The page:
• Read aloud
    This will help you hear your words outside the confines of your internal-voice. Writing was born from the oral tradition, and you must keep in mind that in writing, like oratory, communication is central. Hearing your words spoken aloud will help you develop an ear keen on making sure that your sentences are both eloquent and that their meaning is communicable.
  • Gloss
    Glossing is an invaluable strategy in revision. To gloss you read through every paragraph in your paper individually, writing a brief marginal note which summarizes each. When you are finished, you should be able to write each small summary down in a list to create what looks like an outline (you might call this a reverse outline). By looking at this list, you will be able to address any major issues with structure in a way that detaches you from the labor you have put into your prose. Look at the outline as if you had created it before starting to write: does it make sense as a way to approach the assignment?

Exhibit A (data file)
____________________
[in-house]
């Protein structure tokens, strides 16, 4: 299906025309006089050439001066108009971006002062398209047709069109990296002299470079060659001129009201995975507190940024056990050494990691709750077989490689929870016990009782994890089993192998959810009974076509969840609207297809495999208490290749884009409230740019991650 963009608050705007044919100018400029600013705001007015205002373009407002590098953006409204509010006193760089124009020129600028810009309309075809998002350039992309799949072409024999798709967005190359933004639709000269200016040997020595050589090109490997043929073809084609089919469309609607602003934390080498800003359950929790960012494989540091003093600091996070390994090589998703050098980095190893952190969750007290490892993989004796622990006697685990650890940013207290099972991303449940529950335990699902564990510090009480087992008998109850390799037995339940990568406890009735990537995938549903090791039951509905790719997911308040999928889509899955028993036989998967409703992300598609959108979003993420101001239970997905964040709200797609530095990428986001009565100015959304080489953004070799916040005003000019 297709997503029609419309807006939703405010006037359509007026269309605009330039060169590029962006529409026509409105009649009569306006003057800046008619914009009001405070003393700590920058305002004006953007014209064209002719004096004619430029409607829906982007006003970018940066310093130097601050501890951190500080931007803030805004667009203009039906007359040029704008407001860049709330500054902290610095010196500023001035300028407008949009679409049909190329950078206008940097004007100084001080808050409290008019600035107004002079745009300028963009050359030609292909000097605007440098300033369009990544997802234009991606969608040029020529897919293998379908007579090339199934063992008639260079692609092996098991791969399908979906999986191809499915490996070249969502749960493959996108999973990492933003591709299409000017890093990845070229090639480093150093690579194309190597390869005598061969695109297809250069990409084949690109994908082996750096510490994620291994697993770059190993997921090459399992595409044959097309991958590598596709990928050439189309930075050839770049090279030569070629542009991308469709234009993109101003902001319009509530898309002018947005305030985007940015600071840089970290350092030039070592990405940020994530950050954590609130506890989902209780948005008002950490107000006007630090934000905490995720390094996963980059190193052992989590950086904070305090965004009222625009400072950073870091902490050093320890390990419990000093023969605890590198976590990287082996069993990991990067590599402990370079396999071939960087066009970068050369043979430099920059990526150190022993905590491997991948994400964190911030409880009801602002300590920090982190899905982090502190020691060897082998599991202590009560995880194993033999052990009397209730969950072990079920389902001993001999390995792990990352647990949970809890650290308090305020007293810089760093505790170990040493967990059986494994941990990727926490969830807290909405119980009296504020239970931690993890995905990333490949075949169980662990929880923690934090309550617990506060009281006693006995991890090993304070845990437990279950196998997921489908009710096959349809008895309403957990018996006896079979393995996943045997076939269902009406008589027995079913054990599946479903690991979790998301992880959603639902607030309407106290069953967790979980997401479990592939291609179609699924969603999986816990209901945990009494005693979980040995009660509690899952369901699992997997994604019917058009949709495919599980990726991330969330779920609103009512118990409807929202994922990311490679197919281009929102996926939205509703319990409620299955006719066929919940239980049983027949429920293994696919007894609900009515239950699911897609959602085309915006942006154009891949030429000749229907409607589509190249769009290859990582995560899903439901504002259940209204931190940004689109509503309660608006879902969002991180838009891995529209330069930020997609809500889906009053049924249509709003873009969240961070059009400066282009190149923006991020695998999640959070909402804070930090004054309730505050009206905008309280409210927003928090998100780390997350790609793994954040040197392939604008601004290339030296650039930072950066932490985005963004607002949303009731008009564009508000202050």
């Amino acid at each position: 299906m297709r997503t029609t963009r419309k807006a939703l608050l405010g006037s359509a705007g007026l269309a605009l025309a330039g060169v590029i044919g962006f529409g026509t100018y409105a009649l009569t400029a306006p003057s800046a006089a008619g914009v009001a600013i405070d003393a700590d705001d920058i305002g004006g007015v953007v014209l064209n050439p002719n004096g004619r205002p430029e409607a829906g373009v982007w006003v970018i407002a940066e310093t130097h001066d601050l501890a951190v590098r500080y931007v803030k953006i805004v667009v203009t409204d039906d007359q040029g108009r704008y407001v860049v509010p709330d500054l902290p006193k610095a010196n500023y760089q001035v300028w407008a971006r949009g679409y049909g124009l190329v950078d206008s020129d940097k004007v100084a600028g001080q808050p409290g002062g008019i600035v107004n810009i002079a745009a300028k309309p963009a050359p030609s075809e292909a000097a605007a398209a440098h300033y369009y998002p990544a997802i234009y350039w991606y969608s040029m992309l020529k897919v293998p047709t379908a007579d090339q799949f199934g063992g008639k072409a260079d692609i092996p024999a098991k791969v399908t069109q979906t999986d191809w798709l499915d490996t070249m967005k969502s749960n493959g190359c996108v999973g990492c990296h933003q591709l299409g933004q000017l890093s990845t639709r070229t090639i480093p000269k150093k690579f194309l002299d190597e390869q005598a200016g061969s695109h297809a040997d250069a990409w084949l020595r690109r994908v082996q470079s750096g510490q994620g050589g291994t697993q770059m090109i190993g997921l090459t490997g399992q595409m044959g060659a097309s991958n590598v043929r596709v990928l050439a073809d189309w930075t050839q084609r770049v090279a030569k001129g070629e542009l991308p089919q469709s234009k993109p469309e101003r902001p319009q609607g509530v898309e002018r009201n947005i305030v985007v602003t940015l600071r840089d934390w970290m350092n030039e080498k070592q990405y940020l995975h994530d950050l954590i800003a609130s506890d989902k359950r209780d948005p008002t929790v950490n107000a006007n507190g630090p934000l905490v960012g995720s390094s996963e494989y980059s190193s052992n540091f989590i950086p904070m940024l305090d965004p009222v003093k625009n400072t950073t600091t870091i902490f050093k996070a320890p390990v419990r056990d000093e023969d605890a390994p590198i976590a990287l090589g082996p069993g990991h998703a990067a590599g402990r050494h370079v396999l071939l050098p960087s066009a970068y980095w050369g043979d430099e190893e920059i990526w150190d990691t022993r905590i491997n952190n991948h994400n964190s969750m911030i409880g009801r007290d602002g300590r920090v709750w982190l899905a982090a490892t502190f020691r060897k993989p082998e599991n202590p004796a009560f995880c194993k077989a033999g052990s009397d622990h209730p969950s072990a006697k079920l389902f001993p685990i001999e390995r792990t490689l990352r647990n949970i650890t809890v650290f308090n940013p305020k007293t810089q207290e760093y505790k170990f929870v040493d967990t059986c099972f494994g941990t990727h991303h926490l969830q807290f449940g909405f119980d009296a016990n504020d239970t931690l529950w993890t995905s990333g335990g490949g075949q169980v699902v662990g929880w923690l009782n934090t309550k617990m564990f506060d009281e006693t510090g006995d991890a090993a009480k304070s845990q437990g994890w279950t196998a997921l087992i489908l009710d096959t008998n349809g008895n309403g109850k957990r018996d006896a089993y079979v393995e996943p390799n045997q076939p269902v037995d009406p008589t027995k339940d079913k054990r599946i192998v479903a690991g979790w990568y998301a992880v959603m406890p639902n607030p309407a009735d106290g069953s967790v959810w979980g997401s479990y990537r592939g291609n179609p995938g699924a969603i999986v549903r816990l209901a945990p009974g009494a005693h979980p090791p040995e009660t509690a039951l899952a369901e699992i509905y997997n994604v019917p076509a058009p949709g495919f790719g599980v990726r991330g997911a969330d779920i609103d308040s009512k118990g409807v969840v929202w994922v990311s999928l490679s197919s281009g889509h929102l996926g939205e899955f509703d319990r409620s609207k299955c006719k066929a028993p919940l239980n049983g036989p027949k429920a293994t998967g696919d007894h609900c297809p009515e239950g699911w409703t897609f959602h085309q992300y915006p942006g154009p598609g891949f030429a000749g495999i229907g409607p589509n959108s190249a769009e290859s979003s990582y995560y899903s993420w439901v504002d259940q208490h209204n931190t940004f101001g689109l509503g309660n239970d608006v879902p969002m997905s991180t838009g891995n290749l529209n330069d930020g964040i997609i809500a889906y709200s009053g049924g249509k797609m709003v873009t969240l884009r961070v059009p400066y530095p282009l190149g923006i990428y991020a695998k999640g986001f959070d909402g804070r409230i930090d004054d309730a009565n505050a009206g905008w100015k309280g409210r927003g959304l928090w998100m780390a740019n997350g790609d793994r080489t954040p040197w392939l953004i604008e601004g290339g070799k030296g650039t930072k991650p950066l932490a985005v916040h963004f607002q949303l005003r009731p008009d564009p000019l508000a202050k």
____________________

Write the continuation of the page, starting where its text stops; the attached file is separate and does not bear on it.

• Compare to a template
    If provided, it is always good to compare what you have written to a template. Of course, everyone has their own style of writing, and there is no one way to approach an assignment, but since your professor has most likely given you the template because it is an exemplary approach, it is a good idea to see what you can learn from comparing it to what you have written.
  • Be Objective
    The most important thing to note in all of these strategies is that each requires some level of objectivity. If you are too invested in your own words, then you will not be able to effectively communicate their meaning to others. A good piece of writing lets the audience share its ownership and that means sharing its words as well. Always keep your audience in mind when writing.